It Happened in Brazil: A Good Deed Is a Reward in Itself

Father and daughter March 9, 1999 is a day which I will remember forever. That day I had a huge thrill, one of the biggest and most rewarding of my life. Explaining the facts: on November 24, 1998, I received an email from a young woman called Martha Elva Motta, 24, a former member of the U.S. Air Force, living in San Antonio, Texas.

She asked me for help to find her father, who she had seen only once when she was 2. According to her information, her father was a sailor from the Bahia state, Brazil, who met her mother in Tijuana, Mexico in 1974, and his name was José Roberto Motta Farias.

Martha was then the result of the love affair between a Brazilian sailor and a young Mexican girl.

The message was showing a sad and almost desperate appeal. Believing in her story and moved by it, I decided to help in any possible way I could. She had written to various people in Brazil, via emails located through the Internet. Only two responded, and I was the only one who was willing to help her.

I started to do searches in my spare time, always via the Internet. I asked for help from newspapers and radio stations in Bahia and from TV network Globo. I never received a single response.

I searched on the Telebahia’s online phone book, but they had no José Roberto Motta Farias. I also asked a friend from Bahia to get information from the Navy office in Salvador, the capital city of Bahia, but they would not provide information to a non-relative. I also had sent an email to the Navy before contacting my friend. The message was never even acknowledged.

Figuring he could have moved to another state in Brazil, I also searched in the lists of all telephone companies of the country, always unsuccessfully. The man I was searching for looked like a ghost, what made me fear that he was no longer alive.

After all these failures, I embarked into a “wholesale” action, writing to all Motta and Motta Farias found in Telebahia’s list. I sent about 30 letters explaining Martha’s request and asking for information. That was on March 1, 1999.

On the morning of March 9, around 10 am, my cell phone rang. It was a call from Salvador, from a woman who identified herself as Ana Neri Motta Farias. She told she was José Roberto’s sister, and informed me that he was well and living in Salvador. Imagine my excitement to receive this news! I got goosebumps!

He was 46 years old at the time, was in good health and had a new family in Salvador, with five children. He did not know where Martha was or how to search for her.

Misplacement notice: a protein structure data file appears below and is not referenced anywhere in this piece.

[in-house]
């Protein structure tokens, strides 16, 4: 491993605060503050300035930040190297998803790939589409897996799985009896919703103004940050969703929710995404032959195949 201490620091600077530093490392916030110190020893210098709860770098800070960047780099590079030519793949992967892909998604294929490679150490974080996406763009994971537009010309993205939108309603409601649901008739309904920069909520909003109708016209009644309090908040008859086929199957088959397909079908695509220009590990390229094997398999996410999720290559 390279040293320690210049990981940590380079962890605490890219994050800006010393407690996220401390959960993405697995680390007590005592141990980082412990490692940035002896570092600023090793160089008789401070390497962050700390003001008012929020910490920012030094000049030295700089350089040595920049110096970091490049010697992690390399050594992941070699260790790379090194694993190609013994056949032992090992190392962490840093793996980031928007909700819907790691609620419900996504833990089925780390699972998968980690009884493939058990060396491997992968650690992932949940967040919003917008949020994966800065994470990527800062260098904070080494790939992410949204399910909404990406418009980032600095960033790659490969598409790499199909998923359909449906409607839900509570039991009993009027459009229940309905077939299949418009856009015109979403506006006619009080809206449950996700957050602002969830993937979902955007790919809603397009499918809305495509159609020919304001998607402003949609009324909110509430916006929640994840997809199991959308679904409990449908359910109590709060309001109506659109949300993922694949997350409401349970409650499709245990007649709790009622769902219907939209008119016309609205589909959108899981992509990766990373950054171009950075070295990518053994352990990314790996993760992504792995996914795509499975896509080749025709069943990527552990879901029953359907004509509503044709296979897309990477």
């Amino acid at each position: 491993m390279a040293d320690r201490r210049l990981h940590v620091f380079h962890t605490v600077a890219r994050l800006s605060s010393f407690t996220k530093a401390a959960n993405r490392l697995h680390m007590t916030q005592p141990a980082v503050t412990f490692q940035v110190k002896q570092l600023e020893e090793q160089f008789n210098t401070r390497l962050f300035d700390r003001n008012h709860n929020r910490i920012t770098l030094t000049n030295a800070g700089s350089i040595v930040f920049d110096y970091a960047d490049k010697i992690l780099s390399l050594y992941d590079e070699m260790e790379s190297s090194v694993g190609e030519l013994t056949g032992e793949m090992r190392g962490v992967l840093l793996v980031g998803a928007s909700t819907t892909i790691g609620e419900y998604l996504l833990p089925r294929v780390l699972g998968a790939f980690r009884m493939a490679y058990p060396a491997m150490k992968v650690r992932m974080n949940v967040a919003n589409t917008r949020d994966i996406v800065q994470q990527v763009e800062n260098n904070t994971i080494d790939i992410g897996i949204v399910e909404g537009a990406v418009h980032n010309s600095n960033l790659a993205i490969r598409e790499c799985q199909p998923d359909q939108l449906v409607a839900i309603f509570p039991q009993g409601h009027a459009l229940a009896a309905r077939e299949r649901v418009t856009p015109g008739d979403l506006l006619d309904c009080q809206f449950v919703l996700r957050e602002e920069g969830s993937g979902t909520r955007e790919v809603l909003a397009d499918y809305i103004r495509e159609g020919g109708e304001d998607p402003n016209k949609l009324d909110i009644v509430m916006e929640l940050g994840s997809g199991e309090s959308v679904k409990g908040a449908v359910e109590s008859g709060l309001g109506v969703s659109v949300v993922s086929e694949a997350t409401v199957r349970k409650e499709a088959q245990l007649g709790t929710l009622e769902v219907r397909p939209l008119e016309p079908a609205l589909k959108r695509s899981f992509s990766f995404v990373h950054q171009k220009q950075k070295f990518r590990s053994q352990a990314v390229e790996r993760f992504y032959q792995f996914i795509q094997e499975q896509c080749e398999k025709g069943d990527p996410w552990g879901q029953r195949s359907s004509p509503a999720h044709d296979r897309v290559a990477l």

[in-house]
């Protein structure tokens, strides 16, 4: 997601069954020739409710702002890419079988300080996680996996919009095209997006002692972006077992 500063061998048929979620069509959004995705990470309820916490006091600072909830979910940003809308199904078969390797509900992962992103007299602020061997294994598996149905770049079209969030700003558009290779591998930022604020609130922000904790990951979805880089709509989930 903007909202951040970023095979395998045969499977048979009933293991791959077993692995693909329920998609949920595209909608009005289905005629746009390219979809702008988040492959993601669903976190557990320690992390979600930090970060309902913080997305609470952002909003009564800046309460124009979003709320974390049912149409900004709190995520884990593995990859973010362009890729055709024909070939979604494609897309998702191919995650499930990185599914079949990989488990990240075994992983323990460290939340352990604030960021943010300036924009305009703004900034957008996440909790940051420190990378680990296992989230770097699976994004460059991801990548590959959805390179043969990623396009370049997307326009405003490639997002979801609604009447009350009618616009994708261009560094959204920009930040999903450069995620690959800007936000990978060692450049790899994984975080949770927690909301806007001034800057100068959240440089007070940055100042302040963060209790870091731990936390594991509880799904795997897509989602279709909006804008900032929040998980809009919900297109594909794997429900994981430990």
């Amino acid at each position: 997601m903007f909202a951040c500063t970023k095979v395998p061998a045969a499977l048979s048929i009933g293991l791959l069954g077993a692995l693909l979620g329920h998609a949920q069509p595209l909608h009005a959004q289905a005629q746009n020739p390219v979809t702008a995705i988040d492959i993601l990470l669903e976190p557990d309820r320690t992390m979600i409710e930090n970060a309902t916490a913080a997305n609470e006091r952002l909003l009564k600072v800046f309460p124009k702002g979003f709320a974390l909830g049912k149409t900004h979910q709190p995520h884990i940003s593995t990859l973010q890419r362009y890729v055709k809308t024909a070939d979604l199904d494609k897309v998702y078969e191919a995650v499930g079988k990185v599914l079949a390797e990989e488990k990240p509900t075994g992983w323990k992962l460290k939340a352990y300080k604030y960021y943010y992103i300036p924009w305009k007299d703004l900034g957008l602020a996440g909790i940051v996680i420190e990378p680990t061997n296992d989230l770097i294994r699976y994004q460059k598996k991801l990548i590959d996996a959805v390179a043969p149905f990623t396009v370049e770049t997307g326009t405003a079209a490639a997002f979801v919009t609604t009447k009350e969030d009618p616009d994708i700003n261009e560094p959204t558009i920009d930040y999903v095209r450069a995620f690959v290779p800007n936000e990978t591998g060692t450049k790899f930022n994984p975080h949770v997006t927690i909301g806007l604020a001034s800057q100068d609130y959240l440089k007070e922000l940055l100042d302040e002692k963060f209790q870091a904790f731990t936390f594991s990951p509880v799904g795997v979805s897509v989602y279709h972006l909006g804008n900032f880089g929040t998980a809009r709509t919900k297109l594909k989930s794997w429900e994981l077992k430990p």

Immediately, I emailed Martha with the good news. I can’t imagine her excitement when she read it. She called her father the next day and they talked with all the emotion accumulated in 22 years of separation.

On the evening of the next day, Martha called me to thank me. She could hardly speak, crying so much from happiness. When she told me she had a very sad childhood, rejected by her mother’s family and always dreaming to meet her father, I ended up crying together.

On the night of March 13, just four days, after that first call from Ana Neri, in Salvador, I received a call from the also very thrilled José Roberto himself. He could not believe, he said, that a stranger would be willing to help so much.

He told me about his hard life and how sorry he was for having lost contact with his daughter, for so many years. He told me he did not assume the relationship with Martha’s mother for fear of their families and also that he had long dreamed of meeting his daughter.

He thanked me several times for the unexpected opportunity to get this reunion.

Father and daughter had an exciting meeting on June 15, 2000 in San Antonio, Texas.

To give such an immense joy to father and daughter, I spent only a few hours of my time and a few bucks in Internet hours, envelopes and stamps. For a priceless result!

Below is the text of the email received from Martha on November 24, 1998:

Hi.

My name is Martha.

I hope you can help me. I am looking for my father. I have never seen him but once when I was 2 years old. I am 24 now. Of course I don’t remember him. His name is José Roberto Motta Farias. He is from Brazil. I know he lived in Salvador in 1974, his family lived there too. My mother’s name is Maria Guadalupe Camacho, she lived in Tijuana (Mexico) in 1974 and that is where she met my father.

Please help me. Maybe you know him or are related to him. Please e-mail me back and let me know if you know him or not. Yo hablo español tambien si usted conoce a mi papa, José Roberto Motta Farias. Por favor digame, lo estoy procurando. El estuvo en la naval do Brazil. La hermana de mi mama se llama Irma Camacho mi papa la conoce a ella tambien. Hasta despues y muchas gracias.

Martha Elva Motta

Hélio Shimada is a Brazilian geologist. You can contact him at helio.shimada@gmail.com

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